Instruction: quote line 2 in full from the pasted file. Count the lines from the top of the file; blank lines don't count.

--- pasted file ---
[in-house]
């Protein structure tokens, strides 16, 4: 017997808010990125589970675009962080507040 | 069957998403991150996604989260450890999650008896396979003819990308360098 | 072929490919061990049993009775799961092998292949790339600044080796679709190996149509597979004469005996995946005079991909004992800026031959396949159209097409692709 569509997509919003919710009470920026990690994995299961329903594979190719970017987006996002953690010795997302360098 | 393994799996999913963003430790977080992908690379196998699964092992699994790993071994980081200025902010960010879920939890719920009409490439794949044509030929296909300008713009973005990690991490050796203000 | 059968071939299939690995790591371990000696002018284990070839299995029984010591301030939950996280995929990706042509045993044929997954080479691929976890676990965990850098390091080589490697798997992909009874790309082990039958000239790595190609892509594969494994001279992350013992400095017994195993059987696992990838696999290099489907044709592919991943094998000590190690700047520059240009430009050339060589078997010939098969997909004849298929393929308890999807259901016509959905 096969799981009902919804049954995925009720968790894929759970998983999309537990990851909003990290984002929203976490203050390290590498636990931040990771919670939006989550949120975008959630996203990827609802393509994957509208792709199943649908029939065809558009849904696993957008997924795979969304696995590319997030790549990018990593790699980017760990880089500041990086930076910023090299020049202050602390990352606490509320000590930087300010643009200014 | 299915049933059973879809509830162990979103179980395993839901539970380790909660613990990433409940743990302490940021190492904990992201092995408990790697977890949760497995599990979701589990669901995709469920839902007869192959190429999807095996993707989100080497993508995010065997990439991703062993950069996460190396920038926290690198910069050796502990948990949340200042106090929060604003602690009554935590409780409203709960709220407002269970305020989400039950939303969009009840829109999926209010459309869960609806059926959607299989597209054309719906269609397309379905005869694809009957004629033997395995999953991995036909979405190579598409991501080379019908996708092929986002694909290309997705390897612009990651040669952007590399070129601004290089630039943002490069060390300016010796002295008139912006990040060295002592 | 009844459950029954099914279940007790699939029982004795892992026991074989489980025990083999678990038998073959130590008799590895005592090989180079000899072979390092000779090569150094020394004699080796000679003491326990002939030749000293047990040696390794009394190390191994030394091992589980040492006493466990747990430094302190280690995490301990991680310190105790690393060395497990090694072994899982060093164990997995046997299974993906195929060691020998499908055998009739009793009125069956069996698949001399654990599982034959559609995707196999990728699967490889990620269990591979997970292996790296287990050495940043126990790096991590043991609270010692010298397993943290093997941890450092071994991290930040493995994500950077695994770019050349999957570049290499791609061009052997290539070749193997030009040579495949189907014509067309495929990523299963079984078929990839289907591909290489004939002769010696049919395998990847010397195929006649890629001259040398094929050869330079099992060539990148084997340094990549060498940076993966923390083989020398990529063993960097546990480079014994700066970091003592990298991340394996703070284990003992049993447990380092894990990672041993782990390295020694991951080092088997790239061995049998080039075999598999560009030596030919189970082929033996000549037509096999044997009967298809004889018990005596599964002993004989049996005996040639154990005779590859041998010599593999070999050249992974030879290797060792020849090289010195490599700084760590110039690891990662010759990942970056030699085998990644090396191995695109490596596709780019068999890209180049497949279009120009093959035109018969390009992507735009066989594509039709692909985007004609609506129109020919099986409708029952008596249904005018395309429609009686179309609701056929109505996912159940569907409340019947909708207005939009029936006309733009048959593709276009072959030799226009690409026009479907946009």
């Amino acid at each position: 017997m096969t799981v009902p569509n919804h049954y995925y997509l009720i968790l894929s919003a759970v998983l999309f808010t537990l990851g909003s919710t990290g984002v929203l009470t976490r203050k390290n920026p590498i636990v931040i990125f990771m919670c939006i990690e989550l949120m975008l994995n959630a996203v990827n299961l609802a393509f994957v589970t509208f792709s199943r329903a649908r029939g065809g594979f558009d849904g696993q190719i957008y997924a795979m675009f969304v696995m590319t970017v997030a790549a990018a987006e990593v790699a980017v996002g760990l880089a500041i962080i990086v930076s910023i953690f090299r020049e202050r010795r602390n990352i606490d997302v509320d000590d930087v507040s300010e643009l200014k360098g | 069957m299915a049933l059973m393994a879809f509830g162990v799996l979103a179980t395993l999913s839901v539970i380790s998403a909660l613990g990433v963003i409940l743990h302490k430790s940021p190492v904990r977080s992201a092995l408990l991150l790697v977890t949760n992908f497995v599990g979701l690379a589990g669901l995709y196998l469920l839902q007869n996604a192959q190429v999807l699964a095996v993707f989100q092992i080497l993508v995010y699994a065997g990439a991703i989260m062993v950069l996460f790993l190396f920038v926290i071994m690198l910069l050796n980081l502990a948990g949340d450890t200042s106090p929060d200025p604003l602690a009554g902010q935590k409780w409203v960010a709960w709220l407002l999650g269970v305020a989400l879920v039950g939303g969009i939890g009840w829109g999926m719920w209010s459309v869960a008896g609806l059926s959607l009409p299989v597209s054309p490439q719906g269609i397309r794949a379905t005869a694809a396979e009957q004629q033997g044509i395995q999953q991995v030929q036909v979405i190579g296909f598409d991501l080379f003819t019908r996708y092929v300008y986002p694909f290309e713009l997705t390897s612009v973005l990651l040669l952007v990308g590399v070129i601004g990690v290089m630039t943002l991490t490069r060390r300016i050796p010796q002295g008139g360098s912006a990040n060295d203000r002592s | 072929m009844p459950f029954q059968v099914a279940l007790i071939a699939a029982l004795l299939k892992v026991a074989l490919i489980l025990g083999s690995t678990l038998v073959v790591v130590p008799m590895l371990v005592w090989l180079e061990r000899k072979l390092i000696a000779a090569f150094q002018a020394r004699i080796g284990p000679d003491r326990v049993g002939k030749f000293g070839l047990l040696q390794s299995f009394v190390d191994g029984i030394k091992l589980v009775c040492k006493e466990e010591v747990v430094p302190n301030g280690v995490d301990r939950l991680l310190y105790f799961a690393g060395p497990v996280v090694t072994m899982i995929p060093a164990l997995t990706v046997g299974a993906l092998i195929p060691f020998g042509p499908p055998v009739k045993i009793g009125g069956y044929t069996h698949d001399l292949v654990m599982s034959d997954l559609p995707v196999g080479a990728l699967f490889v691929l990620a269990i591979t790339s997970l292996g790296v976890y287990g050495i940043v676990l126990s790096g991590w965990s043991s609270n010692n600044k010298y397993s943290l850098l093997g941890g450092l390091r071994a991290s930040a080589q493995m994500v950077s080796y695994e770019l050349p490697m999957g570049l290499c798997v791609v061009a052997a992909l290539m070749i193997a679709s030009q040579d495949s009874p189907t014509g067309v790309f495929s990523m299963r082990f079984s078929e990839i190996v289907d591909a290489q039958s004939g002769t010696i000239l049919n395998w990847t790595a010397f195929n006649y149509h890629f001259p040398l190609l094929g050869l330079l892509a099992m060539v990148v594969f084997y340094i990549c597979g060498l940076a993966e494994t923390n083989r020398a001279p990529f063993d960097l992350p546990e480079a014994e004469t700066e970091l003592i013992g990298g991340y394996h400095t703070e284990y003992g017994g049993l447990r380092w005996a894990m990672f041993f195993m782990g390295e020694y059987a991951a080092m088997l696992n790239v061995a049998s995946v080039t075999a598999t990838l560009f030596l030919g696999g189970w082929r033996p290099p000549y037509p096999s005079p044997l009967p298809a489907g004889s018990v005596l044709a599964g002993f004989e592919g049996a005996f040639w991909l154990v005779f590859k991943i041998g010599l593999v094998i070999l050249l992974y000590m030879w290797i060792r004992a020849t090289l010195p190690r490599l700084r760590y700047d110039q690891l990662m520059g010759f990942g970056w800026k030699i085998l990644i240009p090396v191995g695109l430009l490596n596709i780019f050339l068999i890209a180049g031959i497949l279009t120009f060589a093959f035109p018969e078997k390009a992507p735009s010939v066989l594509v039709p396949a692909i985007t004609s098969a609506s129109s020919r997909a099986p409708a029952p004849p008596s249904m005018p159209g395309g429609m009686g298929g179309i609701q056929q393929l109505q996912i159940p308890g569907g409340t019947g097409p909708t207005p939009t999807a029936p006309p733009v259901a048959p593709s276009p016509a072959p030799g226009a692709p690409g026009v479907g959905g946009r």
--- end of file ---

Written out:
């Protein structure tokens, strides 16, 4: 017997808010990125589970675009962080507040 | 069957998403991150996604989260450890999650008896396979003819990308360098 | 072929490919061990049993009775799961092998292949790339600044080796679709190996149509597979004469005996995946005079991909004992800026031959396949159209097409692709 569509997509919003919710009470920026990690994995299961329903594979190719970017987006996002953690010795997302360098 | 393994799996999913963003430790977080992908690379196998699964092992699994790993071994980081200025902010960010879920939890719920009409490439794949044509030929296909300008713009973005990690991490050796203000 | 059968071939299939690995790591371990000696002018284990070839299995029984010591301030939950996280995929990706042509045993044929997954080479691929976890676990965990850098390091080589490697798997992909009874790309082990039958000239790595190609892509594969494994001279992350013992400095017994195993059987696992990838696999290099489907044709592919991943094998000590190690700047520059240009430009050339060589078997010939098969997909004849298929393929308890999807259901016509959905 096969799981009902919804049954995925009720968790894929759970998983999309537990990851909003990290984002929203976490203050390290590498636990931040990771919670939006989550949120975008959630996203990827609802393509994957509208792709199943649908029939065809558009849904696993957008997924795979969304696995590319997030790549990018990593790699980017760990880089500041990086930076910023090299020049202050602390990352606490509320000590930087300010643009200014 | 299915049933059973879809509830162990979103179980395993839901539970380790909660613990990433409940743990302490940021190492904990992201092995408990790697977890949760497995599990979701589990669901995709469920839902007869192959190429999807095996993707989100080497993508995010065997990439991703062993950069996460190396920038926290690198910069050796502990948990949340200042106090929060604003602690009554935590409780409203709960709220407002269970305020989400039950939303969009009840829109999926209010459309869960609806059926959607299989597209054309719906269609397309379905005869694809009957004629033997395995999953991995036909979405190579598409991501080379019908996708092929986002694909290309997705390897612009990651040669952007590399070129601004290089630039943002490069060390300016010796002295008139912006990040060295002592 | 009844459950029954099914279940007790699939029982004795892992026991074989489980025990083999678990038998073959130590008799590895005592090989180079000899072979390092000779090569150094020394004699080796000679003491326990002939030749000293047990040696390794009394190390191994030394091992589980040492006493466990747990430094302190280690995490301990991680310190105790690393060395497990090694072994899982060093164990997995046997299974993906195929060691020998499908055998009739009793009125069956069996698949001399654990599982034959559609995707196999990728699967490889990620269990591979997970292996790296287990050495940043126990790096991590043991609270010692010298397993943290093997941890450092071994991290930040493995994500950077695994770019050349999957570049290499791609061009052997290539070749193997030009040579495949189907014509067309495929990523299963079984078929990839289907591909290489004939002769010696049919395998990847010397195929006649890629001259040398094929050869330079099992060539990148084997340094990549060498940076993966923390083989020398990529063993960097546990480079014994700066970091003592990298991340394996703070284990003992049993447990380092894990990672041993782990390295020694991951080092088997790239061995049998080039075999598999560009030596030919189970082929033996000549037509096999044997009967298809004889018990005596599964002993004989049996005996040639154990005779590859041998010599593999070999050249992974030879290797060792020849090289010195490599700084760590110039690891990662010759990942970056030699085998990644090396191995695109490596596709780019068999890209180049497949279009120009093959035109018969390009992507735009066989594509039709692909985007004609609506129109020919099986409708029952008596249904005018395309429609009686179309609701056929109505996912159940569907409340019947909708207005939009029936006309733009048959593709276009072959030799226009690409026009479907946009």